Prostate Artery Embolization (PAE) Treatment For BPH
Benign prostatic hyperplasia, or more commonly called BPH, is a non-cancerous enlargement of the prostate. Prostate enlargement occurs naturally as a man ages. No one knows exactly why the condition occurs, but it is most common among aging men, affecting as many as 50% of men between the ages of 51 and 60 and up to 90% of men older than 80.1
What are the symptoms of BPH?
As the prostate enlarges, it compresses the urethra. This can cause problems with urination (sudden urges to urinate, difficulty starting or inability to urinate, weak and/or interrupted urinary flow, sensation that the bladder is not empty after urination, and burning/ painful urination), frequent trips to the bathroom during the day and/or night, interrupted sleep, and disruption of your daily routine.
Is there an alternative to traditional treatment methods?
One treatment option for BPH is prostate artery embolization or PAE. PAE is a minimally invasive, non- surgical treatment for BPH and works by placing tiny beads called microspheres in the vessels which supply blood to the prostate. These microspheres block blood flow to the prostate. Without blood flow, the prostate shrinks over time improving the symptoms of BPH.
What are the advantages of PAE?
- Proven safe and effective at reducing symptoms of BPH with a low risk of sexual dysfunction or urinary complications2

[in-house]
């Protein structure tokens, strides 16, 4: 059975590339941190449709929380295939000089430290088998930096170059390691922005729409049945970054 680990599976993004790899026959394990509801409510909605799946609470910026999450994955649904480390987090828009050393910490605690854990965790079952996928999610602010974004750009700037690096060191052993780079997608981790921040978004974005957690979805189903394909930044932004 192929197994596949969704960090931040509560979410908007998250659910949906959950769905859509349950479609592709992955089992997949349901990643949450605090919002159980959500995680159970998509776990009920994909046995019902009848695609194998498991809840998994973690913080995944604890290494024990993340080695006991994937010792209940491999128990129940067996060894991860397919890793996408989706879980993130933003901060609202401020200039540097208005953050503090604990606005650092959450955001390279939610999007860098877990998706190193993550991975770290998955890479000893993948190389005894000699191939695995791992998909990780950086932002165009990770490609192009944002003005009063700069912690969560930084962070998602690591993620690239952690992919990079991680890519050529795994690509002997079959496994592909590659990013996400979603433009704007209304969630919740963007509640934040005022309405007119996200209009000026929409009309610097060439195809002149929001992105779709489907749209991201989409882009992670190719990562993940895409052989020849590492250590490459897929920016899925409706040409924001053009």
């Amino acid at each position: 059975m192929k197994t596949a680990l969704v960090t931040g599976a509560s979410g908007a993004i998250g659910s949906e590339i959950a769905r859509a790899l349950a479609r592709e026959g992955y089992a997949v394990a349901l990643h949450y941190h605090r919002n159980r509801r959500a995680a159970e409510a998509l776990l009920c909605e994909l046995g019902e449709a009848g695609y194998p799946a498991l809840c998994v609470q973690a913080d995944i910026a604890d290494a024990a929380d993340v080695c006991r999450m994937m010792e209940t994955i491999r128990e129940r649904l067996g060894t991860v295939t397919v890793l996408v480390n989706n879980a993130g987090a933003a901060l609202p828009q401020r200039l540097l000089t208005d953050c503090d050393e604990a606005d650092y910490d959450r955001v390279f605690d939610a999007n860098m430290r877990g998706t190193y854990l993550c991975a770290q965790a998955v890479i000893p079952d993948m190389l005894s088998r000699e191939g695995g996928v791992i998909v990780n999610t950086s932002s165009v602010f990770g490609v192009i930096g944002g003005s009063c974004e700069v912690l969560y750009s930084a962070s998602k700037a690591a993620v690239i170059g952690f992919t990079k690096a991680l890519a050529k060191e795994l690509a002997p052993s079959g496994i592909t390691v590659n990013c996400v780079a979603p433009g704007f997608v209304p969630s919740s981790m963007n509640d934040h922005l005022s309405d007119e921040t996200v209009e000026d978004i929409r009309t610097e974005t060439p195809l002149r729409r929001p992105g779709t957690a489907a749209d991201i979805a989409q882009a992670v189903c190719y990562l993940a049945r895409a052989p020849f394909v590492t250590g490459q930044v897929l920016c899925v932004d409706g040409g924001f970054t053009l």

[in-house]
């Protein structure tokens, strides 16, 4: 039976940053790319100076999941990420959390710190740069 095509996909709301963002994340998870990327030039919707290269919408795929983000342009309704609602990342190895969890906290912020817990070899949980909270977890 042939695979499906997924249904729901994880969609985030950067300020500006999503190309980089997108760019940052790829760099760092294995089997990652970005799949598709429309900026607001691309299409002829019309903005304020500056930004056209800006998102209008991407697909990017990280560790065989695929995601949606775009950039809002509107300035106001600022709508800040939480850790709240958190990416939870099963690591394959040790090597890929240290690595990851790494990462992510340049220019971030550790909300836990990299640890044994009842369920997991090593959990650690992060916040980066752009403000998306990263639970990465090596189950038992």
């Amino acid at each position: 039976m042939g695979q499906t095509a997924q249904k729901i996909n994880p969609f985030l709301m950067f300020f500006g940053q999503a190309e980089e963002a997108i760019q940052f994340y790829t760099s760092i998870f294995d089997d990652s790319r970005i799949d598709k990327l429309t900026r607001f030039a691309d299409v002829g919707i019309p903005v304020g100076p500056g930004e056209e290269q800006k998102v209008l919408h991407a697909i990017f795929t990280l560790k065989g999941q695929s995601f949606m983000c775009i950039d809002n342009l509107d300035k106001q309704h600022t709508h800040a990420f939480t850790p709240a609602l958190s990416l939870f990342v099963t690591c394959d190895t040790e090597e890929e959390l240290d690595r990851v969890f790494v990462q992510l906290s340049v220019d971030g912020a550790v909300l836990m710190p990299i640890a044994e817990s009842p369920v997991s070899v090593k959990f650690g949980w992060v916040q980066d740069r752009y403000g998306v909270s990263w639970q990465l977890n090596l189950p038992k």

- Performed under local anesthesia — no general anesthesia
- An outpatient procedure typically without an overnight hospital stay3
- Performed through the blood vessels not the urethra
What can I expect during the procedure?
During the PAE procedure, a small tube called a catheter will be placed in the blood vessels supplying blood to the prostate through either the groin or the wrist. Once the catheter is in place, microspheres are inserted through the catheter into the blood vessels. Without blood flow, the prostate shrinks over time improving the symptoms of BPH.
What can I expect after PAE?
Every patient’s experience is different; however, patients typically go home within a few hours after the procedure and can usually return to everyday activities within a short time. Recovery from PAE varies between patients; however, it is common to experience some of the following symptoms:
- Pelvic pain or cramping
- Tired feeling
Medications will be prescribed to keep you comfortable while you are recovering. As with any medical procedure, complications can occur. Rare complications that may appear sometime after the procedure include reduced blood flow to the leg, allergic reaction, infection, and ischemia (decreased or ineffective blood supply) to pelvic organs.
How do I decide if PAE is best for me?
It is important that you understand all of the treatments that are available to you. You should have a detailed discussion with your physician about your options, including benefits and potential risks. The procedures and information described on this page are not intended to be a substitute for a physician’s judgment. Only you and your physician can decide which choice is best for you. For more safety information, visit www.varian.com/safety.
- BPH: surgical management. Urology Care Foundation website. www. urologyhealth.org. External link. Updated July 2013. Accessed July 29, 2014.
- Leong, JY, et al. Minimizing Sexual Dysfunction in BPH Surgery. Curr Sex Health Rep. 2019 Sep; 11(3): 190–200.
- Piechowiak, R, et al. Prostate artery embolization in an outpatient based lab (OBL): safety and radiation exposure . JVIR 2017; S1051-0443(16)31757-2. Vascular Institute of Virginia, Long Beach, NY